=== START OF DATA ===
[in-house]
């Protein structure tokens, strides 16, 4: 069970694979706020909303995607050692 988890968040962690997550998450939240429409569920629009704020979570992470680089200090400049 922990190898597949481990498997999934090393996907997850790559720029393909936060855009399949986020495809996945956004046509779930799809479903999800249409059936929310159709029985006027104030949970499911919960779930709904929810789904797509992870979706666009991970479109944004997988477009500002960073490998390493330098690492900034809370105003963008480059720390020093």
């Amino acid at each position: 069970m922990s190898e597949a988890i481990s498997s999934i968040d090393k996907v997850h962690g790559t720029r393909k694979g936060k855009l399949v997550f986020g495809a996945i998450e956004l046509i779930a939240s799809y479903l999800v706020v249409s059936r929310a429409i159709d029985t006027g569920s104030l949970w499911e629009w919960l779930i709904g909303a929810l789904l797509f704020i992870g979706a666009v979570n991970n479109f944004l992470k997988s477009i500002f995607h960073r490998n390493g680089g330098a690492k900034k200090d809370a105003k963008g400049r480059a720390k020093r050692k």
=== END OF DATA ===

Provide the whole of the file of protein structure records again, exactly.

[in-house]
């Protein structure tokens, strides 16, 4: 069970694979706020909303995607050692 988890968040962690997550998450939240429409569920629009704020979570992470680089200090400049 922990190898597949481990498997999934090393996907997850790559720029393909936060855009399949986020495809996945956004046509779930799809479903999800249409059936929310159709029985006027104030949970499911919960779930709904929810789904797509992870979706666009991970479109944004997988477009500002960073490998390493330098690492900034809370105003963008480059720390020093």
């Amino acid at each position: 069970m922990s190898e597949a988890i481990s498997s999934i968040d090393k996907v997850h962690g790559t720029r393909k694979g936060k855009l399949v997550f986020g495809a996945i998450e956004l046509i779930a939240s799809y479903l999800v706020v249409s059936r929310a429409i159709d029985t006027g569920s104030l949970w499911e629009w919960l779930i709904g909303a929810l789904l797509f704020i992870g979706a666009v979570n991970n479109f944004l992470k997988s477009i500002f995607h960073r490998n390493g680089g330098a690492k900034k200090d809370a105003k963008g400049r480059a720390k020093r050692k």